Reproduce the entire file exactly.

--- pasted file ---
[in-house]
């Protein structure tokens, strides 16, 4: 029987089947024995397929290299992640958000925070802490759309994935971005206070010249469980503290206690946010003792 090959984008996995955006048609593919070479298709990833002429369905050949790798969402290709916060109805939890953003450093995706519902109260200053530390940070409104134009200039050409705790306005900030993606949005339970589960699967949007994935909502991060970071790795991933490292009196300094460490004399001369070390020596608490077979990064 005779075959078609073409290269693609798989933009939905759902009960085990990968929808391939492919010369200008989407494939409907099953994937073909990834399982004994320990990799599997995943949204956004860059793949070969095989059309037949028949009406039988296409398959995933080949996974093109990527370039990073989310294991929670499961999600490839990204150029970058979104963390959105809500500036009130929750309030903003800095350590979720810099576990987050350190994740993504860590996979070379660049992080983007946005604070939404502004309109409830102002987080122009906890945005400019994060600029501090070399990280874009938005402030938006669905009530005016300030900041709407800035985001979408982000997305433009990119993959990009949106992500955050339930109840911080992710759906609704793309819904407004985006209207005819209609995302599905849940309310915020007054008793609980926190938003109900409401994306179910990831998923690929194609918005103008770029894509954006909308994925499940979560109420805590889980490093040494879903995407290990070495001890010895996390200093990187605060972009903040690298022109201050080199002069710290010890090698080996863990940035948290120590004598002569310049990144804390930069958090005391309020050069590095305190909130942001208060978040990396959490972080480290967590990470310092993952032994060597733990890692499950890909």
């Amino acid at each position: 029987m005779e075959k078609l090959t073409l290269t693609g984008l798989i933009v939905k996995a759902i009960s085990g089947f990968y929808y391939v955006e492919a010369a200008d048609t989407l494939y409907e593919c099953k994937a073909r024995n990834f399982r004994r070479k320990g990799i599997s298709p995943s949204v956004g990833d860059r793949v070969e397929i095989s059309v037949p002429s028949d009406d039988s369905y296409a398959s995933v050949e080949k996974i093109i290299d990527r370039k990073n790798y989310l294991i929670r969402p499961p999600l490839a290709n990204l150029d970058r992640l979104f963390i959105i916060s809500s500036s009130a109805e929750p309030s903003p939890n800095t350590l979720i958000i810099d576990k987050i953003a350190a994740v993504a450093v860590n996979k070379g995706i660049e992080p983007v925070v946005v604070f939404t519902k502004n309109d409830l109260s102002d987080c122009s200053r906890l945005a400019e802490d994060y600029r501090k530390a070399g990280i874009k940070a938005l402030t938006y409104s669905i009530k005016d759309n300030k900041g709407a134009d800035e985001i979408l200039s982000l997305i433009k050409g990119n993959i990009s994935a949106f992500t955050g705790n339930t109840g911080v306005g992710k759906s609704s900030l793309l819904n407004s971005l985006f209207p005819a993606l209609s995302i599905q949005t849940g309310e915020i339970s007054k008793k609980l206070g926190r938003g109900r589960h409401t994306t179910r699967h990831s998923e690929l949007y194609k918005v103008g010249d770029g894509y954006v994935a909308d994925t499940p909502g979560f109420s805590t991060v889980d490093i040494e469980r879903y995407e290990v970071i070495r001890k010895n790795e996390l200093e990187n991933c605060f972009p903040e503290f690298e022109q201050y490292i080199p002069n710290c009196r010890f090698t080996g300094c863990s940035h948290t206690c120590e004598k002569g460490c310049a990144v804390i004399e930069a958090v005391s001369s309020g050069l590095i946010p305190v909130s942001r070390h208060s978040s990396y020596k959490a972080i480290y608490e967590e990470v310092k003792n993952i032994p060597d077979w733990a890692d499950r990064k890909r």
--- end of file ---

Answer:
[in-house]
């Protein structure tokens, strides 16, 4: 029987089947024995397929290299992640958000925070802490759309994935971005206070010249469980503290206690946010003792 090959984008996995955006048609593919070479298709990833002429369905050949790798969402290709916060109805939890953003450093995706519902109260200053530390940070409104134009200039050409705790306005900030993606949005339970589960699967949007994935909502991060970071790795991933490292009196300094460490004399001369070390020596608490077979990064 005779075959078609073409290269693609798989933009939905759902009960085990990968929808391939492919010369200008989407494939409907099953994937073909990834399982004994320990990799599997995943949204956004860059793949070969095989059309037949028949009406039988296409398959995933080949996974093109990527370039990073989310294991929670499961999600490839990204150029970058979104963390959105809500500036009130929750309030903003800095350590979720810099576990987050350190994740993504860590996979070379660049992080983007946005604070939404502004309109409830102002987080122009906890945005400019994060600029501090070399990280874009938005402030938006669905009530005016300030900041709407800035985001979408982000997305433009990119993959990009949106992500955050339930109840911080992710759906609704793309819904407004985006209207005819209609995302599905849940309310915020007054008793609980926190938003109900409401994306179910990831998923690929194609918005103008770029894509954006909308994925499940979560109420805590889980490093040494879903995407290990070495001890010895996390200093990187605060972009903040690298022109201050080199002069710290010890090698080996863990940035948290120590004598002569310049990144804390930069958090005391309020050069590095305190909130942001208060978040990396959490972080480290967590990470310092993952032994060597733990890692499950890909």
């Amino acid at each position: 029987m005779e075959k078609l090959t073409l290269t693609g984008l798989i933009v939905k996995a759902i009960s085990g089947f990968y929808y391939v955006e492919a010369a200008d048609t989407l494939y409907e593919c099953k994937a073909r024995n990834f399982r004994r070479k320990g990799i599997s298709p995943s949204v956004g990833d860059r793949v070969e397929i095989s059309v037949p002429s028949d009406d039988s369905y296409a398959s995933v050949e080949k996974i093109i290299d990527r370039k990073n790798y989310l294991i929670r969402p499961p999600l490839a290709n990204l150029d970058r992640l979104f963390i959105i916060s809500s500036s009130a109805e929750p309030s903003p939890n800095t350590l979720i958000i810099d576990k987050i953003a350190a994740v993504a450093v860590n996979k070379g995706i660049e992080p983007v925070v946005v604070f939404t519902k502004n309109d409830l109260s102002d987080c122009s200053r906890l945005a400019e802490d994060y600029r501090k530390a070399g990280i874009k940070a938005l402030t938006y409104s669905i009530k005016d759309n300030k900041g709407a134009d800035e985001i979408l200039s982000l997305i433009k050409g990119n993959i990009s994935a949106f992500t955050g705790n339930t109840g911080v306005g992710k759906s609704s900030l793309l819904n407004s971005l985006f209207p005819a993606l209609s995302i599905q949005t849940g309310e915020i339970s007054k008793k609980l206070g926190r938003g109900r589960h409401t994306t179910r699967h990831s998923e690929l949007y194609k918005v103008g010249d770029g894509y954006v994935a909308d994925t499940p909502g979560f109420s805590t991060v889980d490093i040494e469980r879903y995407e290990v970071i070495r001890k010895n790795e996390l200093e990187n991933c605060f972009p903040e503290f690298e022109q201050y490292i080199p002069n710290c009196r010890f090698t080996g300094c863990s940035h948290t206690c120590e004598k002569g460490c310049a990144v804390i004399e930069a958090v005391s001369s309020g050069l590095i946010p305190v909130s942001r070390h208060s978040s990396y020596k959490a972080i480290y608490e967590e990470v310092k003792n993952i032994p060597d077979w733990a890692d499950r990064k890909r």